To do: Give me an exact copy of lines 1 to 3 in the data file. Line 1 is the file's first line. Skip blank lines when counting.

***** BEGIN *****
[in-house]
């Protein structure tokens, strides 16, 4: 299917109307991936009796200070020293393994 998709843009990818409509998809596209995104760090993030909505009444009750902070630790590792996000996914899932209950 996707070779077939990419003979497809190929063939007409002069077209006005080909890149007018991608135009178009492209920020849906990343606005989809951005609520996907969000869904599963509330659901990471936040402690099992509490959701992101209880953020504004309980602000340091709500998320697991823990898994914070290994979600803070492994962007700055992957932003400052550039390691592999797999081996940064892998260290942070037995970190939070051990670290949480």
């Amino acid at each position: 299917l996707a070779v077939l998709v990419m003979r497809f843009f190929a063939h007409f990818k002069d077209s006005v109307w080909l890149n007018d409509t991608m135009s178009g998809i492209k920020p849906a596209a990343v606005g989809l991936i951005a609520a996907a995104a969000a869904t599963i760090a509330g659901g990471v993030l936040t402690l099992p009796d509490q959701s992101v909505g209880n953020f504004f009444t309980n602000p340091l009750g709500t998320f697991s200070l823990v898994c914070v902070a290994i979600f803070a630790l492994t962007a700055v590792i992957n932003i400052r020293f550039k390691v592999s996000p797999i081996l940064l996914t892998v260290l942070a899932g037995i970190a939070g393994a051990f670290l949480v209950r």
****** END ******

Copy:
[in-house]
């Protein structure tokens, strides 16, 4: 299917109307991936009796200070020293393994 998709843009990818409509998809596209995104760090993030909505009444009750902070630790590792996000996914899932209950 996707070779077939990419003979497809190929063939007409002069077209006005080909890149007018991608135009178009492209920020849906990343606005989809951005609520996907969000869904599963509330659901990471936040402690099992509490959701992101209880953020504004309980602000340091709500998320697991823990898994914070290994979600803070492994962007700055992957932003400052550039390691592999797999081996940064892998260290942070037995970190939070051990670290949480």
């Amino acid at each position: 299917l996707a070779v077939l998709v990419m003979r497809f843009f190929a063939h007409f990818k002069d077209s006005v109307w080909l890149n007018d409509t991608m135009s178009g998809i492209k920020p849906a596209a990343v606005g989809l991936i951005a609520a996907a995104a969000a869904t599963i760090a509330g659901g990471v993030l936040t402690l099992p009796d509490q959701s992101v909505g209880n953020f504004f009444t309980n602000p340091l009750g709500t998320f697991s200070l823990v898994c914070v902070a290994i979600f803070a630790l492994t962007a700055v590792i992957n932003i400052r020293f550039k390691v592999s996000p797999i081996l940064l996914t892998v260290l942070a899932g037995i970190a939070g393994a051990f670290l949480v209950r």